Playing with wavetables
  • I'm playing with an idea but am running into limitations in my ability.

    Since I've been able to generate Audulus patches with code, I figured I would wire up some mux nodes and phase through them very fast to make a wavetable of sorts. I've attached a first pass that I generated from a wave file (AdventureKid's single cycle waveforms):

    However, it's aliasing a bunch. There are a number of places where I could be going wrong:
    - not understanding how to filter the signal coming off a wave table like this
    - not actually parsing the wave file correctly
    - not implementing my mux64 nodes correctly

    Anyway, I'm going to keep tinkering with it.
  • I've thought about this too. The aliasing is probably due to the bajillion switches and how Audulus doesn't always scan inputs at audio rates. That said, the patch sounds good and I'm really curious how you are able to generate audulus patches code. Did you backwards engineer the code or something?
  • RobertSyrett I've been building up some code here:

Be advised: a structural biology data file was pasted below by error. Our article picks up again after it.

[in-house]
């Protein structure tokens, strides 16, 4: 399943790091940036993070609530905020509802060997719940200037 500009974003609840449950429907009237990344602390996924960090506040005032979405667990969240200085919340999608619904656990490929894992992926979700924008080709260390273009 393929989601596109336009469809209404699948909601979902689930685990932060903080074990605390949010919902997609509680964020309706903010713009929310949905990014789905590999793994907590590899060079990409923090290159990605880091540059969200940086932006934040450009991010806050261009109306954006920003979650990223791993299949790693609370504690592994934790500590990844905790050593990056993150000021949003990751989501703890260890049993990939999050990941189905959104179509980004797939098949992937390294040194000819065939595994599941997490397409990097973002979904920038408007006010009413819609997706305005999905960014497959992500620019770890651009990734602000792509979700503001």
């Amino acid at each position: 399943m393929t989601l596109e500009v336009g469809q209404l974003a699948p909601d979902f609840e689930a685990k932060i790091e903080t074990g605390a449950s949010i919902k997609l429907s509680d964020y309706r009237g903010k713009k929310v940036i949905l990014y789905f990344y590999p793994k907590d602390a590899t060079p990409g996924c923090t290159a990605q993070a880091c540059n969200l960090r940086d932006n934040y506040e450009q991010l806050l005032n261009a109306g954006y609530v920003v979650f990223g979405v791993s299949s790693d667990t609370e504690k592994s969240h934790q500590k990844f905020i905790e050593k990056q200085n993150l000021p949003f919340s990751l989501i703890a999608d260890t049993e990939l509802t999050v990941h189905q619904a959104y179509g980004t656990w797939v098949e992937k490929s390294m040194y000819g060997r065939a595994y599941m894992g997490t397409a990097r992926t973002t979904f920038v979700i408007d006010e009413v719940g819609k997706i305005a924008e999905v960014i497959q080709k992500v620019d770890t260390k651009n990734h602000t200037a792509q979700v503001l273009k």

The key pieces for the wavetable part are audulus.rb and build_wave_table_node.rb (both written in Ruby).

    I did reverse engineer the Audulus patch format, which as of Audulus 3 is straightforward and pretty easy to work with.
  • This is massively insane and I'm soooo glad you wrote code to write it for you lol I thought at first you did each one of these samples by hand!

    I told Taylor about this hopefully he'll check it out tomorrow - would love to see what he thinks of the git stuff you linked to - a little beyond me, but it might spark some ideas for him! :)
  • And yeah it's aliasing like a mofo but it also sounds awesome.
  • This looks promising:

    Specifically: Gibbs Phenomenon

    There’s one last thing. When generating signals with fast transitions, we have to apply a little bit of filtering during the construction of the wavetable. The Gibbs Phenomenon is caused by the sharp cutoff at the Nyquist Rate of the summation of the partial factors, the individual frequency components, of the wavetable we are building. The fact that we stop abruptly at the Nyquist Rate causes ripples in the pass band. This is noticeable when you build a wavetable that you’ll see ripples in the wavetable near sharp transitions. It is very audible in the signal. So, each sample must be multiplied by a factor to low-pass filter the array, reducing the amplitude of the higher partials as the summation approaches the Nyquist Rate. Each sample should be multiplied by:

    m = cos^2((current_partial)-1)*(pi/(2*total_number_of_partials)